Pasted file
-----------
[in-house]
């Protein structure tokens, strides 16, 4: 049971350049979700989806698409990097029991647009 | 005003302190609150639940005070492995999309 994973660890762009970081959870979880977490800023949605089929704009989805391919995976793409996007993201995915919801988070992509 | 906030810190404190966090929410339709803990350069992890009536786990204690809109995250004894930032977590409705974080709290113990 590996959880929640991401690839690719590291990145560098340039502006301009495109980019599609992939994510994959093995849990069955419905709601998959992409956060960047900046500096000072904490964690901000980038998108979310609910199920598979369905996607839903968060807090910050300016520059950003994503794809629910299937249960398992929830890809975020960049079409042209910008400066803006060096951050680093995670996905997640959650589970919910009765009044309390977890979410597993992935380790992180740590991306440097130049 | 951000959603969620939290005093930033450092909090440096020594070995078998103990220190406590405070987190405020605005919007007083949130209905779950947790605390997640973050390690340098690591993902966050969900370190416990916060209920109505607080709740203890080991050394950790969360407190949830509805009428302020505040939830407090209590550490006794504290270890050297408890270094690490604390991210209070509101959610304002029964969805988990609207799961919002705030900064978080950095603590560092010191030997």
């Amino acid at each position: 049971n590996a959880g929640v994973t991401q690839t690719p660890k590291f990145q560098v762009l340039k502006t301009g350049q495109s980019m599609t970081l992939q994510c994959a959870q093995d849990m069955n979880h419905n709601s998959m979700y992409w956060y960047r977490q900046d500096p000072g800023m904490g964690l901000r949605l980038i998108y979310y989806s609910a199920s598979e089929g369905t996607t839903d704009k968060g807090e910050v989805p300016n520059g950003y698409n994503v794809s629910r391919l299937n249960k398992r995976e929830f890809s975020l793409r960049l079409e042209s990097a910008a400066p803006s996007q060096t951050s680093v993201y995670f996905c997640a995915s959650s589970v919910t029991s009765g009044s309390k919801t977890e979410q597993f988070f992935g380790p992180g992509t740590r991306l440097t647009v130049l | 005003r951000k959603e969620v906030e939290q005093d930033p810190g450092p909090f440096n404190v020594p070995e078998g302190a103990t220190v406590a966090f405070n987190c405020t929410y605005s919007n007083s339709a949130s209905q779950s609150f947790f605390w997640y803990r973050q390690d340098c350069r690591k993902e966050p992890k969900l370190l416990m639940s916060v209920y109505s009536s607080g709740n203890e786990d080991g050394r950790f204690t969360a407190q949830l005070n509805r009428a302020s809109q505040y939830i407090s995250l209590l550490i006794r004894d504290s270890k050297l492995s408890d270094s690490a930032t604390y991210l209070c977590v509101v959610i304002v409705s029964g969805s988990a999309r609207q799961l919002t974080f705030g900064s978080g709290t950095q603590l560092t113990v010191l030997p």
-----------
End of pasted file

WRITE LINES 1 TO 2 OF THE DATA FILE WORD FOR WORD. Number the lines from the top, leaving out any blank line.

[in-house]
């Protein structure tokens, strides 16, 4: 049971350049979700989806698409990097029991647009 | 005003302190609150639940005070492995999309 994973660890762009970081959870979880977490800023949605089929704009989805391919995976793409996007993201995915919801988070992509 | 906030810190404190966090929410339709803990350069992890009536786990204690809109995250004894930032977590409705974080709290113990 590996959880929640991401690839690719590291990145560098340039502006301009495109980019599609992939994510994959093995849990069955419905709601998959992409956060960047900046500096000072904490964690901000980038998108979310609910199920598979369905996607839903968060807090910050300016520059950003994503794809629910299937249960398992929830890809975020960049079409042209910008400066803006060096951050680093995670996905997640959650589970919910009765009044309390977890979410597993992935380790992180740590991306440097130049 | 951000959603969620939290005093930033450092909090440096020594070995078998103990220190406590405070987190405020605005919007007083949130209905779950947790605390997640973050390690340098690591993902966050969900370190416990916060209920109505607080709740203890080991050394950790969360407190949830509805009428302020505040939830407090209590550490006794504290270890050297408890270094690490604390991210209070509101959610304002029964969805988990609207799961919002705030900064978080950095603590560092010191030997």